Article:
Microsoft is upping the ante in the cloud-gaming race. Microsoft is expanding its Project xCloud service, which is currently in closed beta, by 50 games, more markets, and more invites to player-testers. It is also planning to branch out to additional devices and add support for third-party controllers.
In a bid to lure more players away from Stadia, Microsoft announced on Thursday that it is adding over 50 new games to its Project xCloud game streaming service. New titles include Madden NFL 20, Devil May Cry 5, and Tekken 7. When the platform goes live, players will also be able to stream three generations of games they own and titles available through their Xbox GamePass subscription.
A limited preview of Microsoft’s game-streaming platform launched in the middle of October with four games for users to try — specifically, Halo 5: Guardians, Gears 5, Killer Instinct, and Sea of Thieves.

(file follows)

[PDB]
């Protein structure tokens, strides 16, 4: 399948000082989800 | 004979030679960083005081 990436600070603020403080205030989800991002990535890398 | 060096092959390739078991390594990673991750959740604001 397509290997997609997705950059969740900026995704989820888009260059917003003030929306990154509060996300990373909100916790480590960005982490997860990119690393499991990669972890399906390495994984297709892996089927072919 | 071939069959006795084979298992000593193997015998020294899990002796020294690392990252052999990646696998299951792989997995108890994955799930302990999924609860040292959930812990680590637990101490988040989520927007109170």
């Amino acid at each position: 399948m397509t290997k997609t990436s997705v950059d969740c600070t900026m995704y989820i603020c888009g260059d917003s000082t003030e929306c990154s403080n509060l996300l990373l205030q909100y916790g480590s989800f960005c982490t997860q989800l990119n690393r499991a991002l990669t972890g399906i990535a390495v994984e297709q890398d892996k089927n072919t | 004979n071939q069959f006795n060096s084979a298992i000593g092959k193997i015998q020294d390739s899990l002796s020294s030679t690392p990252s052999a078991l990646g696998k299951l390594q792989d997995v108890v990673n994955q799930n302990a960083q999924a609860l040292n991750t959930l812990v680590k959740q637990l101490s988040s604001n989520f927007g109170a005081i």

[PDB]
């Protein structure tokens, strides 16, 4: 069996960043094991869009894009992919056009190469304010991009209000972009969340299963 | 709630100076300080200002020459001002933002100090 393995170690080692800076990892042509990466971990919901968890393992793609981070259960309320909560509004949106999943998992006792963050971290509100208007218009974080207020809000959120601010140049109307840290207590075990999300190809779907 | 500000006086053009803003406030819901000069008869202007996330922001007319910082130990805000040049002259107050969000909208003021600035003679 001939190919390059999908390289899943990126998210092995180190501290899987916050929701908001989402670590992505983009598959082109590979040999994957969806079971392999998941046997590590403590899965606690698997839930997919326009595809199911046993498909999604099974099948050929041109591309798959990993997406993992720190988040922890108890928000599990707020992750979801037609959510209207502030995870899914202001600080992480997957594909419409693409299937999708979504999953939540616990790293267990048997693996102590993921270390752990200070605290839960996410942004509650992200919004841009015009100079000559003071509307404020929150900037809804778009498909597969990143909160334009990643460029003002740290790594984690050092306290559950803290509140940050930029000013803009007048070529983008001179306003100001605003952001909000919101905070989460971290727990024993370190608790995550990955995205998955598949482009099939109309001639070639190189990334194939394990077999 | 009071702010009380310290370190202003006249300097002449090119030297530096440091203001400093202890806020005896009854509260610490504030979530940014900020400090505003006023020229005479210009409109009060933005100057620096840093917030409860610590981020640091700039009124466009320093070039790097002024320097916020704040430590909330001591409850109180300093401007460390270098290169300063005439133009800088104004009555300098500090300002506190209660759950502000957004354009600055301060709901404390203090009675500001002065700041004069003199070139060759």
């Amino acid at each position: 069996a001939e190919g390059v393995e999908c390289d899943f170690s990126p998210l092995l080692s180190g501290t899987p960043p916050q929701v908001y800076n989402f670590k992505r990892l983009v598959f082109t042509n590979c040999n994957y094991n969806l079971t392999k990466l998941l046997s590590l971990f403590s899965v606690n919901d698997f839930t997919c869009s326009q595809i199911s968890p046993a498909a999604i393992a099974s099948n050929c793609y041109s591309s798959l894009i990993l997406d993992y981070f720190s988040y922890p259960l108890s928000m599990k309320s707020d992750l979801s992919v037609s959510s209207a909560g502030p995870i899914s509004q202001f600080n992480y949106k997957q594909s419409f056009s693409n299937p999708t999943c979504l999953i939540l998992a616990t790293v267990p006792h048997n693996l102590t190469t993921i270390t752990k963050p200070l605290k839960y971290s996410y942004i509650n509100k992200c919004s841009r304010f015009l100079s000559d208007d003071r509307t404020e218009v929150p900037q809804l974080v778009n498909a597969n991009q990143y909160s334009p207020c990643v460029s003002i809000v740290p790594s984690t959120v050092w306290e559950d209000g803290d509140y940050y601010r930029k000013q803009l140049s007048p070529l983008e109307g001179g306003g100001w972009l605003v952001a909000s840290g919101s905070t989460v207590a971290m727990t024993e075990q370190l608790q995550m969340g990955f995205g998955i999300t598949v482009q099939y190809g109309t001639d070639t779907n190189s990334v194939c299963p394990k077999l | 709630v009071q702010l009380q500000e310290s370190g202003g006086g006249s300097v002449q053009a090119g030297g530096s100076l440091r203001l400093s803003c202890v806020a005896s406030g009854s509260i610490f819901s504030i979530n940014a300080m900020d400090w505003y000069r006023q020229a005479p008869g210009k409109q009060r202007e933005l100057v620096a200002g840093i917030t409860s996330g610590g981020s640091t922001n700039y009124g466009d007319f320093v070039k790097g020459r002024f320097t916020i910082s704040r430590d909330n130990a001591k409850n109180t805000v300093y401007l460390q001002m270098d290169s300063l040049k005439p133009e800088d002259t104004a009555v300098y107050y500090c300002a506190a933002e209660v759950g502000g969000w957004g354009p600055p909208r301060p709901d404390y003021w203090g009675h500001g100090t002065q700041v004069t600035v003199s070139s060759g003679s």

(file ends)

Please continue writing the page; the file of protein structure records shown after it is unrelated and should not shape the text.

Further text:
In addition to expanding the preview library, Microsoft said it was going to send out more invites into the beta. It is still limited to users in the US, UK, and South Korea, but the company plans to offer the preview to those in Canada, India, Japan, and Western Europe early next year.
Gamers can register for the preview on the xCloud website, but with a limited number of invites, there is no guarantee they will be selected to try out the service. That said, Microsoft plans to go live with the platform sometime in 2020. So those not getting in don’t have long to wait.
Currently, xCloud is only available for Android phones and tablets over WiFi or 5G, but next year it will be expanding to include Windows PCs and other devices. Users have to use an Xbox controller to play on xCloud for now, but support for Sony’s DualShock 4 and Razer controllers is in the works.
Microsoft started Xbox-to-Android streaming last month, which serves up games from your home console remotely. While that’s mainly a catch-up feature with PlayStation Remote Play, it’s a necessary one for Microsoft to remain competitive. It’s still unclear how gamers will take to streaming services, but as mobile and broadband speeds improve, I’d wager many would appreciate the ability to play their own console from anywhere.